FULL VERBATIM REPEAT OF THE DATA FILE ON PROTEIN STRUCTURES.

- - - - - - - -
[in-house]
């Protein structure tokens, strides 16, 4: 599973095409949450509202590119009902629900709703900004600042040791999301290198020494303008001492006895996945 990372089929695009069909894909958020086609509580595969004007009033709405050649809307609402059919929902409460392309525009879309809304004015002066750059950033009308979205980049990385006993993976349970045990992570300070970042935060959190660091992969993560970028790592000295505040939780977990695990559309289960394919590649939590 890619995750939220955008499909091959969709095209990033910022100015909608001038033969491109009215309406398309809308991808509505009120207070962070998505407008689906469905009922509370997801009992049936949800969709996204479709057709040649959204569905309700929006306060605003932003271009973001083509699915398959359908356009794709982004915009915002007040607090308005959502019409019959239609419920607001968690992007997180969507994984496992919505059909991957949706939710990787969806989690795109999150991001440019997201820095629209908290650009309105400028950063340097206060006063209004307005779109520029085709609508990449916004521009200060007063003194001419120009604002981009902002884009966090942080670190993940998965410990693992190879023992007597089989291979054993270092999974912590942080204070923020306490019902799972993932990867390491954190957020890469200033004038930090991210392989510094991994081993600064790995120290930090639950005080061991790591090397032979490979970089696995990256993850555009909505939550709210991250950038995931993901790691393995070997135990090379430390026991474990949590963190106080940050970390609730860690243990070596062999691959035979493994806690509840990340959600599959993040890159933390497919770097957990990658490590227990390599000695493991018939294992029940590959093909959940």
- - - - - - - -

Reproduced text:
[in-house]
């Protein structure tokens, strides 16, 4: 599973095409949450509202590119009902629900709703900004600042040791999301290198020494303008001492006895996945 990372089929695009069909894909958020086609509580595969004007009033709405050649809307609402059919929902409460392309525009879309809304004015002066750059950033009308979205980049990385006993993976349970045990992570300070970042935060959190660091992969993560970028790592000295505040939780977990695990559309289960394919590649939590 890619995750939220955008499909091959969709095209990033910022100015909608001038033969491109009215309406398309809308991808509505009120207070962070998505407008689906469905009922509370997801009992049936949800969709996204479709057709040649959204569905309700929006306060605003932003271009973001083509699915398959359908356009794709982004915009915002007040607090308005959502019409019959239609419920607001968690992007997180969507994984496992919505059909991957949706939710990787969806989690795109999150991001440019997201820095629209908290650009309105400028950063340097206060006063209004307005779109520029085709609508990449916004521009200060007063003194001419120009604002981009902002884009966090942080670190993940998965410990693992190879023992007597089989291979054993270092999974912590942080204070923020306490019902799972993932990867390491954190957020890469200033004038930090991210392989510094991994081993600064790995120290930090639950005080061991790591090397032979490979970089696995990256993850555009909505939550709210991250950038995931993901790691393995070997135990090379430390026991474990949590963190106080940050970390609730860690243990070596062999691959035979493994806690509840990340959600599959993040890159933390497919770097957990990658490590227990390599000695493991018939294992029940590959093909959940």